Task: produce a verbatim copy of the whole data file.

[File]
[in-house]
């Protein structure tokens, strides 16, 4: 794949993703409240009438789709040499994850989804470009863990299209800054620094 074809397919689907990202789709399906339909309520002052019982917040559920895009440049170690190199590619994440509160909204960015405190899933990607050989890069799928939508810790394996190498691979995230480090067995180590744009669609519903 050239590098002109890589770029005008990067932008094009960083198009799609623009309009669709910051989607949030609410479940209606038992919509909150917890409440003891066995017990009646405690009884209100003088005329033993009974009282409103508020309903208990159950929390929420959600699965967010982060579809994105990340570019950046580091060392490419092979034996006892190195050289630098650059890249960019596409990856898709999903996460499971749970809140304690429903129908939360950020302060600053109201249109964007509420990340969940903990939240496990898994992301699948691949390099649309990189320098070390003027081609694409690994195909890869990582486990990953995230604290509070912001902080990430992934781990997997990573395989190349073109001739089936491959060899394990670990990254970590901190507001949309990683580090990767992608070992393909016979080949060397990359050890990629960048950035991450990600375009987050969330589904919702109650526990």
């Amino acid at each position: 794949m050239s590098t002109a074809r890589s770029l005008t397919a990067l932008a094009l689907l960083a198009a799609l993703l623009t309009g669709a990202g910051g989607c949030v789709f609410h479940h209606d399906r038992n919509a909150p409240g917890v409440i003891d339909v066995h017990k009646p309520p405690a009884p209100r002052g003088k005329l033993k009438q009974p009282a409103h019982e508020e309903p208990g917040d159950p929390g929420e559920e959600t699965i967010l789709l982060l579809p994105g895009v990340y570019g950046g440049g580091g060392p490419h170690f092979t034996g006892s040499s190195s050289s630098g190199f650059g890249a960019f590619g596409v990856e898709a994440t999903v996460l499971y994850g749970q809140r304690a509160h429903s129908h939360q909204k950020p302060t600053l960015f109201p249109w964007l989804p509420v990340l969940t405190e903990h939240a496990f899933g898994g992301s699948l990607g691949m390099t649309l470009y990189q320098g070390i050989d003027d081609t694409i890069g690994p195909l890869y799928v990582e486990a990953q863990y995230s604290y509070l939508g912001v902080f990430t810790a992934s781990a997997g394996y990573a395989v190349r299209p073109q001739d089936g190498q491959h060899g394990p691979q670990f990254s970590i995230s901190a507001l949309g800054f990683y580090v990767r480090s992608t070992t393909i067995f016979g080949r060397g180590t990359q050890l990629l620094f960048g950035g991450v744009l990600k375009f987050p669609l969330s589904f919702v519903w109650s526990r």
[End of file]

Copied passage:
[in-house]
């Protein structure tokens, strides 16, 4: 794949993703409240009438789709040499994850989804470009863990299209800054620094 074809397919689907990202789709399906339909309520002052019982917040559920895009440049170690190199590619994440509160909204960015405190899933990607050989890069799928939508810790394996190498691979995230480090067995180590744009669609519903 050239590098002109890589770029005008990067932008094009960083198009799609623009309009669709910051989607949030609410479940209606038992919509909150917890409440003891066995017990009646405690009884209100003088005329033993009974009282409103508020309903208990159950929390929420959600699965967010982060579809994105990340570019950046580091060392490419092979034996006892190195050289630098650059890249960019596409990856898709999903996460499971749970809140304690429903129908939360950020302060600053109201249109964007509420990340969940903990939240496990898994992301699948691949390099649309990189320098070390003027081609694409690994195909890869990582486990990953995230604290509070912001902080990430992934781990997997990573395989190349073109001739089936491959060899394990670990990254970590901190507001949309990683580090990767992608070992393909016979080949060397990359050890990629960048950035991450990600375009987050969330589904919702109650526990």
């Amino acid at each position: 794949m050239s590098t002109a074809r890589s770029l005008t397919a990067l932008a094009l689907l960083a198009a799609l993703l623009t309009g669709a990202g910051g989607c949030v789709f609410h479940h209606d399906r038992n919509a909150p409240g917890v409440i003891d339909v066995h017990k009646p309520p405690a009884p209100r002052g003088k005329l033993k009438q009974p009282a409103h019982e508020e309903p208990g917040d159950p929390g929420e559920e959600t699965i967010l789709l982060l579809p994105g895009v990340y570019g950046g440049g580091g060392p490419h170690f092979t034996g006892s040499s190195s050289s630098g190199f650059g890249a960019f590619g596409v990856e898709a994440t999903v996460l499971y994850g749970q809140r304690a509160h429903s129908h939360q909204k950020p302060t600053l960015f109201p249109w964007l989804p509420v990340l969940t405190e903990h939240a496990f899933g898994g992301s699948l990607g691949m390099t649309l470009y990189q320098g070390i050989d003027d081609t694409i890069g690994p195909l890869y799928v990582e486990a990953q863990y995230s604290y509070l939508g912001v902080f990430t810790a992934s781990a997997g394996y990573a395989v190349r299209p073109q001739d089936g190498q491959h060899g394990p691979q670990f990254s970590i995230s901190a507001l949309g800054f990683y580090v990767r480090s992608t070992t393909i067995f016979g080949r060397g180590t990359q050890l990629l620094f960048g950035g991450v744009l990600k375009f987050p669609l969330s589904f919702v519903w109650s526990r």